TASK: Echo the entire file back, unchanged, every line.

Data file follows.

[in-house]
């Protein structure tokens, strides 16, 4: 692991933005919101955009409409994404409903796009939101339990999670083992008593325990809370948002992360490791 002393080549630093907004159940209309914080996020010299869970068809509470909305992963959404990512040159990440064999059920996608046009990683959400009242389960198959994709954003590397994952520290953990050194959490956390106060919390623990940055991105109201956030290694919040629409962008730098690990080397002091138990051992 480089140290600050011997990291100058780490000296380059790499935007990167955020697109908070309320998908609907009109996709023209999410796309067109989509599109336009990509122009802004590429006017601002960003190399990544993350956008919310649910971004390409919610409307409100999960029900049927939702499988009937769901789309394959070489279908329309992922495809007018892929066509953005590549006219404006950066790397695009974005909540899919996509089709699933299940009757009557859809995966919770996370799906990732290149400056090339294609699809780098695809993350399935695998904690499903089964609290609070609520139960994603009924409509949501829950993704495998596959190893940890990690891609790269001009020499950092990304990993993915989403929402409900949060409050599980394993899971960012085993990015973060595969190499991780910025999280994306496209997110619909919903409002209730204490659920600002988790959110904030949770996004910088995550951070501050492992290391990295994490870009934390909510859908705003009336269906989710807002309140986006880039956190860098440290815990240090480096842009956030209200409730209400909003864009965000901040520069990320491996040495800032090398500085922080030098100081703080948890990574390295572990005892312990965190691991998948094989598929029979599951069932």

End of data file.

[in-house]
């Protein structure tokens, strides 16, 4: 692991933005919101955009409409994404409903796009939101339990999670083992008593325990809370948002992360490791 002393080549630093907004159940209309914080996020010299869970068809509470909305992963959404990512040159990440064999059920996608046009990683959400009242389960198959994709954003590397994952520290953990050194959490956390106060919390623990940055991105109201956030290694919040629409962008730098690990080397002091138990051992 480089140290600050011997990291100058780490000296380059790499935007990167955020697109908070309320998908609907009109996709023209999410796309067109989509599109336009990509122009802004590429006017601002960003190399990544993350956008919310649910971004390409919610409307409100999960029900049927939702499988009937769901789309394959070489279908329309992922495809007018892929066509953005590549006219404006950066790397695009974005909540899919996509089709699933299940009757009557859809995966919770996370799906990732290149400056090339294609699809780098695809993350399935695998904690499903089964609290609070609520139960994603009924409509949501829950993704495998596959190893940890990690891609790269001009020499950092990304990993993915989403929402409900949060409050599980394993899971960012085993990015973060595969190499991780910025999280994306496209997110619909919903409002209730204490659920600002988790959110904030949770996004910088995550951070501050492992290391990295994490870009934390909510859908705003009336269906989710807002309140986006880039956190860098440290815990240090480096842009956030209200409730209400909003864009965000901040520069990320491996040495800032090398500085922080030098100081703080948890990574390295572990005892312990965190691991998948094989598929029979599951069932």